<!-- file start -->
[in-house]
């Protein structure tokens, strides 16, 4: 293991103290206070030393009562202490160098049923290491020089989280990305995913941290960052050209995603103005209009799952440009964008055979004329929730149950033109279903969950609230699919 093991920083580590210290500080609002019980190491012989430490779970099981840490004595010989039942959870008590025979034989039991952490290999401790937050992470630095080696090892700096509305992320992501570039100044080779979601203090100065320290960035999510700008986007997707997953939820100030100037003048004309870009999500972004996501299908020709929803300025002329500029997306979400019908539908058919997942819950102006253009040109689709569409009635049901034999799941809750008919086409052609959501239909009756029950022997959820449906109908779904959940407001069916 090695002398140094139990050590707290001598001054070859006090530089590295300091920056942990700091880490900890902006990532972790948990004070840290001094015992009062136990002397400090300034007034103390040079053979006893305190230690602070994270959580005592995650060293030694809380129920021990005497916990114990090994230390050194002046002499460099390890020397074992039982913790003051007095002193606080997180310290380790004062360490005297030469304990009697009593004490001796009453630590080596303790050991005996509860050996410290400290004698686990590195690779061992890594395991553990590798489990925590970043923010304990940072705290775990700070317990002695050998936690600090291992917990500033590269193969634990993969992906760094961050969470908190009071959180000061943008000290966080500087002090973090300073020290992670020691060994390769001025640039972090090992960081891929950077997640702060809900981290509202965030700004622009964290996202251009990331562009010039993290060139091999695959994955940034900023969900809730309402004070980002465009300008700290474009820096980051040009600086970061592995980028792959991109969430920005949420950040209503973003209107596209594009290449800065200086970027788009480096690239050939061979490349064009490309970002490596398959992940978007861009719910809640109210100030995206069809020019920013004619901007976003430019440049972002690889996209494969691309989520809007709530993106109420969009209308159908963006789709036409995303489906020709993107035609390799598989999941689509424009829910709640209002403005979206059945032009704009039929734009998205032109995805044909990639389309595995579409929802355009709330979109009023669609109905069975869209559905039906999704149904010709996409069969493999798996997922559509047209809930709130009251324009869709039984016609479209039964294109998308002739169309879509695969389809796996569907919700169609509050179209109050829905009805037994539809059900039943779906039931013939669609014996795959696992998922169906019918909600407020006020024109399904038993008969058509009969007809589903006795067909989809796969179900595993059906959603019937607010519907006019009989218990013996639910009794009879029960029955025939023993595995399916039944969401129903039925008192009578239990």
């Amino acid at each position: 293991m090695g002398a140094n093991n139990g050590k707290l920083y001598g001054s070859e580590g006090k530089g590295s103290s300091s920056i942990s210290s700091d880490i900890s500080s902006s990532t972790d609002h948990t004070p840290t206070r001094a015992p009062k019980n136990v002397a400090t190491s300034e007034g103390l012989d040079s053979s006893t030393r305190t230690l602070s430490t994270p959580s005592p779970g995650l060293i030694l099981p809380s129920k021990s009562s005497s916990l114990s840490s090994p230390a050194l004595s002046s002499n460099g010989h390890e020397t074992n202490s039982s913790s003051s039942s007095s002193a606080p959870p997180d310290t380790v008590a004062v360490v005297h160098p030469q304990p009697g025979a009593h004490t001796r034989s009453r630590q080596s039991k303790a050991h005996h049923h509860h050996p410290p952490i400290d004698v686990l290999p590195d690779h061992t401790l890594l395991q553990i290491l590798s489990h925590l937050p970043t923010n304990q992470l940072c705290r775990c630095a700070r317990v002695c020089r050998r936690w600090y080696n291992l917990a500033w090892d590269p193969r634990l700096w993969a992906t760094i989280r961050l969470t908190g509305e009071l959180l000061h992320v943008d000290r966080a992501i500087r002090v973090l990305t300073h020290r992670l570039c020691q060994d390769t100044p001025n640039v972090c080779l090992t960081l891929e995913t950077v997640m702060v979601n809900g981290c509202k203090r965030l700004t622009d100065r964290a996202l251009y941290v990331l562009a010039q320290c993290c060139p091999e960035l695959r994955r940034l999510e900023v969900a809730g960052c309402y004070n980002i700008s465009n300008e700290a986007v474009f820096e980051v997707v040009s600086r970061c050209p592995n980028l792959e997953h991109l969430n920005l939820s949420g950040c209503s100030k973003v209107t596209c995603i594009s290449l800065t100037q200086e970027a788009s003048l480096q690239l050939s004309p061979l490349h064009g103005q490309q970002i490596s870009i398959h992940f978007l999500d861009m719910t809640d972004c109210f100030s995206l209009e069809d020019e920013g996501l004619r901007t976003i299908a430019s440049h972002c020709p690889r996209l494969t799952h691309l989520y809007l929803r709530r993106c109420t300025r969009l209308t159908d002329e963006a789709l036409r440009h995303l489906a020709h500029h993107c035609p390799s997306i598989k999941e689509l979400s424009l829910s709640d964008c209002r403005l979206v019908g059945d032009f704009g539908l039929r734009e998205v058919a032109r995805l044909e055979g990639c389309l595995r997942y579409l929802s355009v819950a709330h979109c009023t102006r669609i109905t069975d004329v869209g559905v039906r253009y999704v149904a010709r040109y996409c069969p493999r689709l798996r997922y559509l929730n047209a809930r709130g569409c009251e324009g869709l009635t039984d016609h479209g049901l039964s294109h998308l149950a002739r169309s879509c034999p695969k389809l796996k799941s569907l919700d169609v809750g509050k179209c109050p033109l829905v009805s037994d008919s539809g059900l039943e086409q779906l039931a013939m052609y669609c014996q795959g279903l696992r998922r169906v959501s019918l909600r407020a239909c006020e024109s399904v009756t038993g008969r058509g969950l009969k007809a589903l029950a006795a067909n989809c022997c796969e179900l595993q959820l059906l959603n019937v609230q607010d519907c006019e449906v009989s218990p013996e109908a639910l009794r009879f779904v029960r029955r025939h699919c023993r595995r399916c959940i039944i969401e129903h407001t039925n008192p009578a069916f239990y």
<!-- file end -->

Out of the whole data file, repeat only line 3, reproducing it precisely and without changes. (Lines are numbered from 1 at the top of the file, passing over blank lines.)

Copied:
């Amino acid at each position: 293991m090695g002398a140094n093991n139990g050590k707290l920083y001598g001054s070859e580590g006090k530089g590295s103290s300091s920056i942990s210290s700091d880490i900890s500080s902006s990532t972790d609002h948990t004070p840290t206070r001094a015992p009062k019980n136990v002397a400090t190491s300034e007034g103390l012989d040079s053979s006893t030393r305190t230690l602070s430490t994270p959580s005592p779970g995650l060293i030694l099981p809380s129920k021990s009562s005497s916990l114990s840490s090994p230390a050194l004595s002046s002499n460099g010989h390890e020397t074992n202490s039982s913790s003051s039942s007095s002193a606080p959870p997180d310290t380790v008590a004062v360490v005297h160098p030469q304990p009697g025979a009593h004490t001796r034989s009453r630590q080596s039991k303790a050991h005996h049923h509860h050996p410290p952490i400290d004698v686990l290999p590195d690779h061992t401790l890594l395991q553990i290491l590798s489990h925590l937050p970043t923010n304990q992470l940072c705290r775990c630095a700070r317990v002695c020089r050998r936690w600090y080696n291992l917990a500033w090892d590269p193969r634990l700096w993969a992906t760094i989280r961050l969470t908190g509305e009071l959180l000061h992320v943008d000290r966080a992501i500087r002090v973090l990305t300073h020290r992670l570039c020691q060994d390769t100044p001025n640039v972090c080779l090992t960081l891929e995913t950077v997640m702060v979601n809900g981290c509202k203090r965030l700004t622009d100065r964290a996202l251009y941290v990331l562009a010039q320290c993290c060139p091999e960035l695959r994955r940034l999510e900023v969900a809730g960052c309402y004070n980002i700008s465009n300008e700290a986007v474009f820096e980051v997707v040009s600086r970061c050209p592995n980028l792959e997953h991109l969430n920005l939820s949420g950040c209503s100030k973003v209107t596209c995603i594009s290449l800065t100037q200086e970027a788009s003048l480096q690239l050939s004309p061979l490349h064009g103005q490309q970002i490596s870009i398959h992940f978007l999500d861009m719910t809640d972004c109210f100030s995206l209009e069809d020019e920013g996501l004619r901007t976003i299908a430019s440049h972002c020709p690889r996209l494969t799952h691309l989520y809007l929803r709530r993106c109420t300025r969009l209308t159908d002329e963006a789709l036409r440009h995303l489906a020709h500029h993107c035609p390799s997306i598989k999941e689509l979400s424009l829910s709640d964008c209002r403005l979206v019908g059945d032009f704009g539908l039929r734009e998205v058919a032109r995805l044909e055979g990639c389309l595995r997942y579409l929802s355009v819950a709330h979109c009023t102006r669609i109905t069975d004329v869209g559905v039906r253009y999704v149904a010709r040109y996409c069969p493999r689709l798996r997922y559509l929730n047209a809930r709130g569409c009251e324009g869709l009635t039984d016609h479209g049901l039964s294109h998308l149950a002739r169309s879509c034999p695969k389809l796996k799941s569907l919700d169609v809750g509050k179209c109050p033109l829905v009805s037994d008919s539809g059900l039943e086409q779906l039931a013939m052609y669609c014996q795959g279903l696992r998922r169906v959501s019918l909600r407020a239909c006020e024109s399904v009756t038993g008969r058509g969950l009969k007809a589903l029950a006795a067909n989809c022997c796969e179900l595993q959820l059906l959603n019937v609230q607010d519907c006019e449906v009989s218990p013996e109908a639910l009794r009879f779904v029960r029955r025939h699919c023993r595995r399916c959940i039944i969401e129903h407001t039925n008192p009578a069916f239990y």